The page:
"Happiness is the default state. It’s what's there when you remove the sense that something is missing in life."
4. Happiness is Your Default State As a species, we are addicted to The Next Thing of Happiness: a product, a person, a promotion, or a destination that, once obtained, will make us feel complete. This notion — that something external is going to bring lasting peace and joy — is a fundamental delusion from which we all suffer. Going against modern self-help advice and returning to ancient Buddhist wisdom, Naval views happiness as less about positive thinking, mindset, or motivation and more about the absence of desire. Once you strip back the incessant chatter of the hoping-fearing mind, you find stillness and at the heart of stillness is peace. Although it may sound like a nonsensical Zen paradox, the death of your mind makes you feel alive. Cultivating present moment awareness is one of the most difficult long-term habits to build. As often as possible Naval tries to operate in "debugging mode" until he needs help from the useful but otherwise completely mad, poo-flinging "monkey mind."
More Naval Quotes
"Be present above all else."
"I don’t believe in short-term thinking."
"All the benefits in life come from compound interest — money, relationships, habits — anything of importance."
"Who you do business with is just as important as what you choose to do."
"If you can't see yourself working with someone for life, don't work with them for a day."
"Success is the enemy of learning. It can deprive you of the time and the incentive to start over. Beginner’s mind also needs beginner’s time."
"The best mental models that I have found have come through evolution, game theory, and Charlie Munger."
"The theory of evolution is my binding principle whenever I try to explain any action."
"The progress of the human race is the history of technology."
"Forty hour workweeks are a relic of the Industrial Age. Knowledge workers function like athletes - train and sprint, then rest and reassess."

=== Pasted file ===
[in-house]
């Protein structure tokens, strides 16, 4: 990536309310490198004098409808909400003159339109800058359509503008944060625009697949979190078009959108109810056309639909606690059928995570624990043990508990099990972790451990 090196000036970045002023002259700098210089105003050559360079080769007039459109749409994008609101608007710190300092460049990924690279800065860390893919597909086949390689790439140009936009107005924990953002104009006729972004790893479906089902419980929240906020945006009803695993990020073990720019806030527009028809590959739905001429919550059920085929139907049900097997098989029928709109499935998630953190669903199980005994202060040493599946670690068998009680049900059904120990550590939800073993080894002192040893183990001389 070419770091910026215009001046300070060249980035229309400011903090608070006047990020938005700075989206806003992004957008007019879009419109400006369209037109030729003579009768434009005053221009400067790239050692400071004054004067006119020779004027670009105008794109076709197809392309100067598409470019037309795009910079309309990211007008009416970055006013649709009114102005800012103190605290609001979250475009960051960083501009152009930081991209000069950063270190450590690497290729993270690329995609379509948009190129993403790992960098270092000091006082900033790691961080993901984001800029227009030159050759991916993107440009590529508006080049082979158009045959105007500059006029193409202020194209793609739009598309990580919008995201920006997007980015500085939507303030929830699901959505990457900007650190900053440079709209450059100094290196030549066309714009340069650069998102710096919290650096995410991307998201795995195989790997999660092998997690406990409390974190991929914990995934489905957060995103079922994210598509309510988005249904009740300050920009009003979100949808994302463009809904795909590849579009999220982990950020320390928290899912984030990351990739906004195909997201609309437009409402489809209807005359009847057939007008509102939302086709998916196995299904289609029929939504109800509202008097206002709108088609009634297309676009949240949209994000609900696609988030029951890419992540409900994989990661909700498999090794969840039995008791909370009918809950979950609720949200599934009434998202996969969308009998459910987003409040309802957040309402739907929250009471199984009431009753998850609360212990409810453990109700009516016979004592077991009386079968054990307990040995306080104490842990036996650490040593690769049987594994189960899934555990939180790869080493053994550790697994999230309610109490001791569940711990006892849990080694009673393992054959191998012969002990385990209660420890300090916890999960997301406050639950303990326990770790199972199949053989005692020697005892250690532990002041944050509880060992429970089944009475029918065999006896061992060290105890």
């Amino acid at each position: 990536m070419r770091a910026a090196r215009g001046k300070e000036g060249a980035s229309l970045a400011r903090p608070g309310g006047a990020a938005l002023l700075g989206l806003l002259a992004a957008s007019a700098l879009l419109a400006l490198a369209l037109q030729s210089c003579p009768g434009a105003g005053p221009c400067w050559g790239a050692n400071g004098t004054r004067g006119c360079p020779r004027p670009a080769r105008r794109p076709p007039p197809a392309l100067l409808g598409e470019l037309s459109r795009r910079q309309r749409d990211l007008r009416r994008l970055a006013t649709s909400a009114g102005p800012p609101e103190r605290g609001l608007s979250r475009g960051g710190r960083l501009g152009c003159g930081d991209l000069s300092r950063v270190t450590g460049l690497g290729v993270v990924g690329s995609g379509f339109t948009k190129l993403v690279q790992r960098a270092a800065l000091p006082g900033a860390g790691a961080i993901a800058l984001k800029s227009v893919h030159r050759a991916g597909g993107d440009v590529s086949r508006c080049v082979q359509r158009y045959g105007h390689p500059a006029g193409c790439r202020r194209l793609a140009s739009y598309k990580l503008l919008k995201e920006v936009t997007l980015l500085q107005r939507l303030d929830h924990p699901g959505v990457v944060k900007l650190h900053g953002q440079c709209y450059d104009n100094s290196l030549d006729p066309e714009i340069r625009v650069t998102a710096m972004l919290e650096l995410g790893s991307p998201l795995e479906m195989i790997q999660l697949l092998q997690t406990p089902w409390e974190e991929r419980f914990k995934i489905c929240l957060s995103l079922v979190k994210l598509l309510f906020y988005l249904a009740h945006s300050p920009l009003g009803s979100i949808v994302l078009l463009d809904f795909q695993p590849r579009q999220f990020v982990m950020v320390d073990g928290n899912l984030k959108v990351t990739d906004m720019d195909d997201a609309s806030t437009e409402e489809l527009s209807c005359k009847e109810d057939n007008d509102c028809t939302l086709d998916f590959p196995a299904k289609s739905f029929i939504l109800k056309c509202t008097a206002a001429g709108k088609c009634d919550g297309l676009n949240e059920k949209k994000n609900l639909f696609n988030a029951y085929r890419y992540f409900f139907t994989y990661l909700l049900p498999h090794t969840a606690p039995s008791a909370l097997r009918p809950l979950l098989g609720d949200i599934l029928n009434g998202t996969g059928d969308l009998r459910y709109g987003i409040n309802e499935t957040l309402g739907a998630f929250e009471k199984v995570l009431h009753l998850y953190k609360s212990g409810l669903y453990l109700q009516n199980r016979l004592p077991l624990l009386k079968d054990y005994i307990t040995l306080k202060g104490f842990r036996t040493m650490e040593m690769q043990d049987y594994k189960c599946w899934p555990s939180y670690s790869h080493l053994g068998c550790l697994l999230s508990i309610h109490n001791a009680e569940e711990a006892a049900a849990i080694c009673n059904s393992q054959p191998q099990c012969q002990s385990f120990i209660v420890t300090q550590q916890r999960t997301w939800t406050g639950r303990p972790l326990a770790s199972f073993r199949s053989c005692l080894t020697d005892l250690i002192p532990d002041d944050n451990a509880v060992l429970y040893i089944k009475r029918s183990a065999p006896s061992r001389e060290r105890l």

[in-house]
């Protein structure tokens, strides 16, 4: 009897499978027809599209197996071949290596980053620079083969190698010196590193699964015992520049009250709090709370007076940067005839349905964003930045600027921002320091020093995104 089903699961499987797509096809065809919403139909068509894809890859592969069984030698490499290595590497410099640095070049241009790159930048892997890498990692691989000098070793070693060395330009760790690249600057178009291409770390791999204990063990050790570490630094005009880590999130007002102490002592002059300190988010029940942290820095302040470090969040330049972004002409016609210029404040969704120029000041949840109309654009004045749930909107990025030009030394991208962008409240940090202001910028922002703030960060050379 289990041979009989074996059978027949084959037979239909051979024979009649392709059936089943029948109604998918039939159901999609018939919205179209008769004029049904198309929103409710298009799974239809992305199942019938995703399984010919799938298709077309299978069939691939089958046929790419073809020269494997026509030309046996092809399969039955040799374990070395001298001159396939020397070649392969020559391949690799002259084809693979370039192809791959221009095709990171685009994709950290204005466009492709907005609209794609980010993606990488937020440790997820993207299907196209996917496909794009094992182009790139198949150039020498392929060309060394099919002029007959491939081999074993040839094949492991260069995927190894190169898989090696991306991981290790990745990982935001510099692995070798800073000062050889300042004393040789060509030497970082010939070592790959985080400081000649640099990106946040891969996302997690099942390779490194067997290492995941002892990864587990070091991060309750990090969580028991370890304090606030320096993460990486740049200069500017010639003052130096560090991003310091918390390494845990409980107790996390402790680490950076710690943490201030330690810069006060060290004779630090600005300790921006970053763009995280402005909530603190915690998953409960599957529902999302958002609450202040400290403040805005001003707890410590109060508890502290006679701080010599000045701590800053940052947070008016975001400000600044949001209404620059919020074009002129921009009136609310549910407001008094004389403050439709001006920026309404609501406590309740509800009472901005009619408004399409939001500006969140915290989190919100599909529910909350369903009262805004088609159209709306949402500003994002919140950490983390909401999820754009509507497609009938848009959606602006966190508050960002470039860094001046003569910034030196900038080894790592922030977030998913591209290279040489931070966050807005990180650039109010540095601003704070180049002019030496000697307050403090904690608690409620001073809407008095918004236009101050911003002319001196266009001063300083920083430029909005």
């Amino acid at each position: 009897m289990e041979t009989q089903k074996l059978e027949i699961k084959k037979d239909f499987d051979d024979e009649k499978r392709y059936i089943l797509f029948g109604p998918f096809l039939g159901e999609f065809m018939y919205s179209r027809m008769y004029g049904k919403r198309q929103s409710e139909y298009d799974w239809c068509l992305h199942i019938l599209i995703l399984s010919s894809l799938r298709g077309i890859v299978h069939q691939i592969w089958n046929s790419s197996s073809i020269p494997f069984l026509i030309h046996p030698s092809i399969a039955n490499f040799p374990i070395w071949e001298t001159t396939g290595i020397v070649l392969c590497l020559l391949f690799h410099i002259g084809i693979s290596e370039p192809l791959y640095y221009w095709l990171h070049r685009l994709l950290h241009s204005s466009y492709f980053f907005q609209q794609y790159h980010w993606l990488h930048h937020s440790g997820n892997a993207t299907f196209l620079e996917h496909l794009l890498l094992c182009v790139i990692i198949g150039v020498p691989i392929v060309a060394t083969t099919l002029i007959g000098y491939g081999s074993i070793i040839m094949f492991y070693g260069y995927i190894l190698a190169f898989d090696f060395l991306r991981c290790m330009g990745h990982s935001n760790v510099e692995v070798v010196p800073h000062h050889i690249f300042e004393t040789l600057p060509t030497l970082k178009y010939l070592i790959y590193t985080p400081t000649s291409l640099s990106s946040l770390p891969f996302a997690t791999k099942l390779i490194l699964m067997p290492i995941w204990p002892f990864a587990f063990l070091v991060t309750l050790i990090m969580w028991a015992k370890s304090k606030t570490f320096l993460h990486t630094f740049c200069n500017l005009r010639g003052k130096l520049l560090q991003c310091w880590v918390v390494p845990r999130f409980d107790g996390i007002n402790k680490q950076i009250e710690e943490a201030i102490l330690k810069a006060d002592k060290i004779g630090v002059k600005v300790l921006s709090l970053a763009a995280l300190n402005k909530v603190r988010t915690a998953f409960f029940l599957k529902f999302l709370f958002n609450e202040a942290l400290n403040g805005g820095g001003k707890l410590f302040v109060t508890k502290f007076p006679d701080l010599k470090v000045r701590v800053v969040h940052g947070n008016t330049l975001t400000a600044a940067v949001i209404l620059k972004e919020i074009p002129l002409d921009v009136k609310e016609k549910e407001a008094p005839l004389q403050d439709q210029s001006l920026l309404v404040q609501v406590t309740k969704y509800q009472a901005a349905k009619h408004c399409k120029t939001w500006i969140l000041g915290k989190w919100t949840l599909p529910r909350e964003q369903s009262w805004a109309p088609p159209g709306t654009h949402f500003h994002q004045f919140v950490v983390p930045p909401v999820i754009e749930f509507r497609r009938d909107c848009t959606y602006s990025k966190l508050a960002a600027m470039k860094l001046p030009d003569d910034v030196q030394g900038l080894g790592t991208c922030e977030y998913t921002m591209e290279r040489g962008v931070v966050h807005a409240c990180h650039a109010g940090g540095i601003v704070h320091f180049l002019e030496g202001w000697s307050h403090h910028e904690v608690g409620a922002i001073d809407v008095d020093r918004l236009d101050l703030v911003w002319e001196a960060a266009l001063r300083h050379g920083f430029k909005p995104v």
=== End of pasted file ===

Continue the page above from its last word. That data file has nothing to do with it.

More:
[On writing] "I use the Hemingway technique: 'All you have to do is write one true sentence. Write the truest sentence that you know.'"
[On the Scott Adams blog post, 'The Day You Became a Better Writer’] "I still open up that blog post and I put it in the background anytime I’m writing anything that’s important; it’s that good. I use it as my basic template for how to write well."
"It’s the mark of a charlatan to try and explain simple things in complex ways and it’s the mark of a genius to explain complicated things in simple ways."
"To have peace of mind you have to have peace of body first."
"The older the problem, the older the solution."
"Humans are basically habit machines… I think learning how to break habits is actually a very important meta skill and can serve you in life almost better than anything else."
"What investing has taught me is humility. It’s taught me that nobody knows anything… it shows how much luck is involved in the system."
"A contrarian isn’t one who always objects - that’s a conformist of a different sort. A contrarian reasons independently, from the ground up, and resists pressure to conform."
"Earn with your mind, not your time."
"Meditation will recognise how out of control your mind is … It is like a monkey flinging feces, that’s running around the room, making trouble, shouting, breaking things. It’s completely uncontrollable. It’s an out-of-control mad person."
"They call it 'peace of mind' but maybe it should be called 'peace from mind.'"
"A fit body, a calm mind, a house full of love. These things cannot be bought - they must be earned."